As a result, the Navy is making a specific effort to expedite the acquisition of its Ford-class carrier by exploring the possibility of buying the third and fourth Ford-class carriers at the same time.

“The Navy released a CVN 80/81 two-ship buy Request for Proposal to Huntington Ingalls Industries — to further define the cost savings achievable with a potential two-ship buy. The Navy received HII response May 1, 2018, and will consider it in its procurement planning for both ships,” Couch said.

Streamlining acquisition of the Ford-class also naturally brings the advantage of potentially speeding up construction and delivery of the new ships as well, something of significance to the Navy’s fast-tracked effort to reach a 355-ship fleet.

Part of this strategy is articulated in the Navy’s recent 2019 30-year shipbuilding plan, called the “Report to Congress on the Annual Long-Range Plan for Construction of Naval Vessels for Fiscal Year 2019.”

The plan says the Navy is working on “setting the conditions for an enduring industrial base as the top priority, so that the Navy is postured to respond to more aggressive investment in any year.”

Efforts to control carrier costs has been a long-standing challenge for the Navy. Several years ago, the Navy received substantial criticism from lawmakers and government watchdog groups during the construction of the USS Ford for rising costs. Construction costs for the USS Ford wound up being several billion above early cost estimates. Cost overruns with the construction wound up leading Congress to impose a $12.9 billion cost-cap on the ship.

This is why everyone thinks Kim Jong Un is in China
(U.S. Navy photo)

At the time, Navy officials pointed out that integrating new technologies brings challenges and that at least $3 billion of the Ford’s costs were due to what’s described as non-recurring engineering costs for a first-in-class ship such as this.

For instance, Ford-class carriers are built with a larger flight deck able to increase the sortie-generation rate by 33-percent, an electromagnetic catapult to replace the current steam system and much greater levels of automation or computer controls throughout the ship. The ship is also engineered to accommodate new sensors, software, weapons, and combat systems as they emerge, Navy officials have said.

The USS Ford is built with four 26-megawatt generators, bringing a total of 104 megawatts to the ship. This helps support the ship’s developing systems such as its Electro-Magnetic Aircraft Launch System, or EMALS, and provides power for future systems such as lasers and rail-guns, many Navy senior leaders have explained.

HII ship developers have been making an aggressive effort to lower costs of the USS Kennedy. Officials have said that the cost of the USS Kennedy will be well over $1.5 billion less than the costs to build the first Ford-Class ship.

One of the construction techniques for Kennedy construction has included efforts to assemble compartments and parts of the ship together before moving them to the dock — this expedites construction by allowing builders to integrate larger parts of the ship more quickly.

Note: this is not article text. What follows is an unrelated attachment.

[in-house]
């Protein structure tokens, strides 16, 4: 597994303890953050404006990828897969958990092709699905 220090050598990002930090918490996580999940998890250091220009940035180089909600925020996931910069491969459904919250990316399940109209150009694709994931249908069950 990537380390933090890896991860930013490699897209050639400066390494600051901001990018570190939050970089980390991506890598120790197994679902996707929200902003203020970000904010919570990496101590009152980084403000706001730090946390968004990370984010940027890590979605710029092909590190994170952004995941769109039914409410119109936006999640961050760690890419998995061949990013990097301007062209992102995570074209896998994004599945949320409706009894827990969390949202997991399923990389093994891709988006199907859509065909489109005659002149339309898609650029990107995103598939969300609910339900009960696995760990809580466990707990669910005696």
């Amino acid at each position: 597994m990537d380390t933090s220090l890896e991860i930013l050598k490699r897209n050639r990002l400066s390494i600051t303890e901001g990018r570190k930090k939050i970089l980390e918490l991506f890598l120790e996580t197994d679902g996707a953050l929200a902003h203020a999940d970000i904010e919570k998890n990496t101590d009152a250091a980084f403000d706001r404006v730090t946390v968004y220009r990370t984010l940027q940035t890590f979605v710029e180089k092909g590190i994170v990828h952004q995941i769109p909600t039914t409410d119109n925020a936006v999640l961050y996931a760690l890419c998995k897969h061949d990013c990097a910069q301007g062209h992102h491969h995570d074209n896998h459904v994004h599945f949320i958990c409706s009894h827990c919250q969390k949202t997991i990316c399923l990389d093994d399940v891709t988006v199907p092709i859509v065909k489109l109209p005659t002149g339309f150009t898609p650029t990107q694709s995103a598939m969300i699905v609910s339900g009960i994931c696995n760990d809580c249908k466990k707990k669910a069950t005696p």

This technique, referred to by Huntington Ingalls developers as “modular construction,” was also used when building the Ford; the process welds smaller sections of the ship together into larger structural “superlift” units before being lifted into the dry dock, HII statements explained.

Construction begins with the bottom of the ship and works up with inner-bottoms and side shells before moving to box units, he explained. The bottom third of the ship gets built first. Also, some of the design methods now used for the Kennedy include efforts to fabricate or forge some parts of the ship — instead of casting them because it makes the process less expensive, builders explained.

Also, Newport News Shipbuilding — a division of HII — was able to buy larger quantities of parts earlier in the construction process with the Kennedy because, unlike the circumstance during the building of the USS Ford, the Kennedy’s ship design was complete before construction begins.

As for the design, the Kennedy will be largely similar to the design of the USS Ford, with a few minor alterations. The Kennedy will receive a new radar and its aircraft elevators will use electric motors instead of a hydraulic system to lower costs.

This article originally appeared on Warrior Maven. Follow @warriormaven1 on Twitter.

MIGHTY TRENDING

Wounded warrior Elizabeth Marks receives the 2016 Pat Tillman Award

Wounded warrior Elizabeth Marks sat down with Army veteran Bryan Anderson from We Are The Mighty to talk about her journey through recovery from her injury in Iraq to eventually becoming a Paralympic swimmer.


After receiving this year’s Pat Tillman Award at the ESPYs, she spoke about the support she has received after her injury and the inspiration she hopes to provide others in their struggles.

If you’re hurting, whether it’s mental or emotional; if ever you think you’re alone, you’re not. If ever you think no one cares, I do. Please come join me behind the blocks.

The Pat Tillman Award for Service honors an individual with a strong connection to sports who has served others in a way that echoes the former Army Ranger and NFL star’s legacy.

MIGHTY TRENDING

A major ISIS figure whom everyone thought was killed in Syria turned out to be living in a seaside town in Spain